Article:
Saturday, June 27, 2020

No Way Out (1950)







Joseph Mankiewicz (left), Linda Darnell, and Sidney Poitier





Sidney Poitier and Mildred Joanne Smith















NO WAY OUT                      A                    
USA  (106 mi)  1950  d:  Joseph L. Mankiewicz

Ain’t that a lot to ask of us — being better than them when we get killed proving we’re just as good?
—Lefty Jones (Dots Johnson)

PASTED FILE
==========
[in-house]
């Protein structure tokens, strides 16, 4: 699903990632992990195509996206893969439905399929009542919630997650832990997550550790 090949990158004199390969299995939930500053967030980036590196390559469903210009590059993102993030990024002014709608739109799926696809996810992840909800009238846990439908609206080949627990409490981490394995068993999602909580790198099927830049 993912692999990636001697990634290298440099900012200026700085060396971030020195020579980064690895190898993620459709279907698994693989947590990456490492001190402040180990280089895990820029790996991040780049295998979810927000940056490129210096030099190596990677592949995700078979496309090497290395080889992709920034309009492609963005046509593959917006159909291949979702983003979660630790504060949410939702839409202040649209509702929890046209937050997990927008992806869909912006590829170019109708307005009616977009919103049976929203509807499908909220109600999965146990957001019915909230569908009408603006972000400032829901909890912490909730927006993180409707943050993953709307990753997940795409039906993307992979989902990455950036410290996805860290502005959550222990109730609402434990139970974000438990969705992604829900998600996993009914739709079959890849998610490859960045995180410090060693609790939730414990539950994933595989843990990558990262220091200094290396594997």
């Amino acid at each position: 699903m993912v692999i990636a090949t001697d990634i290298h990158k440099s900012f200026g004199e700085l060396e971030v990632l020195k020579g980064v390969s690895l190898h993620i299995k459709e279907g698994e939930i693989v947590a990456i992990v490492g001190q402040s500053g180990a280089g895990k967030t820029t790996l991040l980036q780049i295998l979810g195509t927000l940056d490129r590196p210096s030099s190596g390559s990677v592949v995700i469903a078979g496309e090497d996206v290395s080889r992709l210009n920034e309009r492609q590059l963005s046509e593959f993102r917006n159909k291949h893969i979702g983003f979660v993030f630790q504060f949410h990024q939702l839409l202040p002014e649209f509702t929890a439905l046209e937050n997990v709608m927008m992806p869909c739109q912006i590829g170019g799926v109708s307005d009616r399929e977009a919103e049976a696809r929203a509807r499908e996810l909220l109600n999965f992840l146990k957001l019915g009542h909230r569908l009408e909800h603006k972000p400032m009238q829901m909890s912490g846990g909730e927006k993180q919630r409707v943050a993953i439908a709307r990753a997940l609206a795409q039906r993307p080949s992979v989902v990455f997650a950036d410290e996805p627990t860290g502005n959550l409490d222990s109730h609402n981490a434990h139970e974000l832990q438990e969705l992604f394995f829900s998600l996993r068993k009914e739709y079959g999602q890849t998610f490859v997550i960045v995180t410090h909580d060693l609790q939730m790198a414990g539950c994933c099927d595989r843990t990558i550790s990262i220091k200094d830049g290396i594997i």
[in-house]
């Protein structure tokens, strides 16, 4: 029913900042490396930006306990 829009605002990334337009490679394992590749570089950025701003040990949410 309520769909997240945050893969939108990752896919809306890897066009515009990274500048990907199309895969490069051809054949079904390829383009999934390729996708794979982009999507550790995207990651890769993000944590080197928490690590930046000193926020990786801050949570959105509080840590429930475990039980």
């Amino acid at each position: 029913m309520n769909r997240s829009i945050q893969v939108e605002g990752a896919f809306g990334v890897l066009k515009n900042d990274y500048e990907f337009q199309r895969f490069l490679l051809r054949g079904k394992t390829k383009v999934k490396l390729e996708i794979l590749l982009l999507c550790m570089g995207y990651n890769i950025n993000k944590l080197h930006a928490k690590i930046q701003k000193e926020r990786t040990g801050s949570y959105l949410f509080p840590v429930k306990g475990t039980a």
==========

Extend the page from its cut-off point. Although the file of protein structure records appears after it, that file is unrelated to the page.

Joseph L. Mankiewicz comes from a distinguished family, as his older brother Herman was a co-writer of CITIZEN KANE (1941) along with Orson Welles, while he is the great uncle to Ben, a regular host introducing films for TCM.  A prolific writer, director and producer, he was one of Hollywood’s most literate and intelligent filmmakers, winning Best Director Academy Awards two years in a row for A LETTER TO THREE WIVES (1949) and ALL ABOUT EVE (1950), the second director to accomplish that following John Ford’s awards for The Grapes of Wrath (1940) and HOW GREEN WAS MY VALLEY (1941), though Mankiewicz is the one and only writer/director to win successive Academy Awards as both a screenwriter and director for the same films.  He built a successful career as a screenwriter in the 30’s and 40’s for Paramount and MGM before getting the opportunity to direct in the mid 40’s for 20th Century Fox under Darryl Zanuck, where his films developed a smart reputation for distinguished wordplay, where he had a lifelong affection for the New York theater scene.  By the time he made this film, Mankiewicz was also President of the Screen Director’s Guild during the rise of McCarthyism and the Hollywood blacklist of 1947 when the industry was attempting to eradicate Communists from their ranks.  He opposed mandatory loyalty oaths for Guild members, which led to an attempted coup by Cecil B. DeMille to have him recalled from office (DGA Quarterly Magazine | Spring 2011 | Features - Loyalty Oath), but the bid failed.  Few members opposed the oath, which was eventually written into the by-laws the following year, but they resented the compulsory aspect of it.  Nonetheless, it played a significant role in Mankiewicz refusing a second term and deciding to leave Hollywood the following year.  For whatever reasons, in a career that spans from 1929 to 1972, his name is not usually included in the pantheon of great American directors, where he is heralded more in Europe than he is at home, honored with a lifetime achievement award and an accompanying film restrospective at the 1979 Venice Film Festival.  Made at the height of his success, career-wise, what distinguishes this picture is the direct assault on the invidious effects of racism, hiding nothing, as it’s not shrouded in subtlety, where the N-word and all variations of heinous racial slurs are brazenly on display, opening the floodgates for vicious race hatred, one of the few Hollywood films to deal so realistically on such a sensitive topic, especially since black filmmakers have been virtually absent from Hollywood after the 1940’s.  Richard Widmark gets top billing as an avowed white supremacist spewing racial vitriol throughout the film, most of it targeting a single black doctor at a hospital, where the horrendous verbal assault is so incredibly offensive that nothing like this could be made in films today.  Few other directors would ever attempt to do what Mankiewicz, to his credit, excels at, co-written by Lesser Samuels, who was also a co-writer on Billy Wilder’s equally devastating ACE IN THE HOLE (1951), basing the material on his son-in-law’s experience of being a lone black doctor at that time, mirroring Jackie Robinson’s experiences breaking the color barrier in baseball, having to endure a constant stream of vicious racial attacks.  Under Mankiewicz’ direction, Widmark isn’t viewed so much as a criminal sociopath, but an extreme reflection of a larger community, which makes the film more compelling.   While Hollywood had taken a few stabs at movies depicting racism, like Elia Kazan’s PINKY (1949) or Stanley Kramer’s HOME OF THE BRAVE (1949), both of which represent liberal attempts to sympathize with the black plight, but at the expense of realism, as these are clearly white views on the black experience that reveal much more about the white perception.  Mankiewicz’ film is far more complex, notable for being the screen debut for actor Sidney Poitier (who has an uncredited role in an earlier film), who lied about his age to get the part, claiming he was 27 when he was only 22, playing a black doctor fresh out of medical school, and the object of Widmark’s ire.